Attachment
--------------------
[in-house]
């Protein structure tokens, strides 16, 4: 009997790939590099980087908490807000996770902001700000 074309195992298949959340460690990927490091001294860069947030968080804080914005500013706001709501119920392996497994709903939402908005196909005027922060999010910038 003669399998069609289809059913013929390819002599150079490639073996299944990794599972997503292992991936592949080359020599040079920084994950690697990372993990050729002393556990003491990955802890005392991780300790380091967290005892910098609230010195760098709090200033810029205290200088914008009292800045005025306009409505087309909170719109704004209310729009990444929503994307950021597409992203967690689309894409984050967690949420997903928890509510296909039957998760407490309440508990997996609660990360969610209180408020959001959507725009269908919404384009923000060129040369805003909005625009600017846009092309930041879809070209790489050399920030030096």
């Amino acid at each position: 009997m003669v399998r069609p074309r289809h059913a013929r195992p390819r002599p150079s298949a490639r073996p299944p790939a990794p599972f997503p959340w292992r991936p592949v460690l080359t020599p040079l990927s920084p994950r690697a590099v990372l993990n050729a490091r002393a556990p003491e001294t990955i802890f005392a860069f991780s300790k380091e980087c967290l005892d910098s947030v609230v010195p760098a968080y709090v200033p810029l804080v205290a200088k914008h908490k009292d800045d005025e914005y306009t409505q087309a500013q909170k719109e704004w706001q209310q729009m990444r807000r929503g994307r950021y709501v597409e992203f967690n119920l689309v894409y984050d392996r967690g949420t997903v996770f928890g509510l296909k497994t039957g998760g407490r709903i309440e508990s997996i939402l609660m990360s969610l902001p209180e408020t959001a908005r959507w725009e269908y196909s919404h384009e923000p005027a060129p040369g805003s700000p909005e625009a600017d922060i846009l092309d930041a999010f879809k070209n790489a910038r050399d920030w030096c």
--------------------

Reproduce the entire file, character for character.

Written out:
[in-house]
């Protein structure tokens, strides 16, 4: 009997790939590099980087908490807000996770902001700000 074309195992298949959340460690990927490091001294860069947030968080804080914005500013706001709501119920392996497994709903939402908005196909005027922060999010910038 003669399998069609289809059913013929390819002599150079490639073996299944990794599972997503292992991936592949080359020599040079920084994950690697990372993990050729002393556990003491990955802890005392991780300790380091967290005892910098609230010195760098709090200033810029205290200088914008009292800045005025306009409505087309909170719109704004209310729009990444929503994307950021597409992203967690689309894409984050967690949420997903928890509510296909039957998760407490309440508990997996609660990360969610209180408020959001959507725009269908919404384009923000060129040369805003909005625009600017846009092309930041879809070209790489050399920030030096």
């Amino acid at each position: 009997m003669v399998r069609p074309r289809h059913a013929r195992p390819r002599p150079s298949a490639r073996p299944p790939a990794p599972f997503p959340w292992r991936p592949v460690l080359t020599p040079l990927s920084p994950r690697a590099v990372l993990n050729a490091r002393a556990p003491e001294t990955i802890f005392a860069f991780s300790k380091e980087c967290l005892d910098s947030v609230v010195p760098a968080y709090v200033p810029l804080v205290a200088k914008h908490k009292d800045d005025e914005y306009t409505q087309a500013q909170k719109e704004w706001q209310q729009m990444r807000r929503g994307r950021y709501v597409e992203f967690n119920l689309v894409y984050d392996r967690g949420t997903v996770f928890g509510l296909k497994t039957g998760g407490r709903i309440e508990s997996i939402l609660m990360s969610l902001p209180e408020t959001a908005r959507w725009e269908y196909s919404h384009e923000p005027a060129p040369g805003s700000p909005e625009a600017d922060i846009l092309d930041a999010f879809k070209n790489a910038r050399d920030w030096c």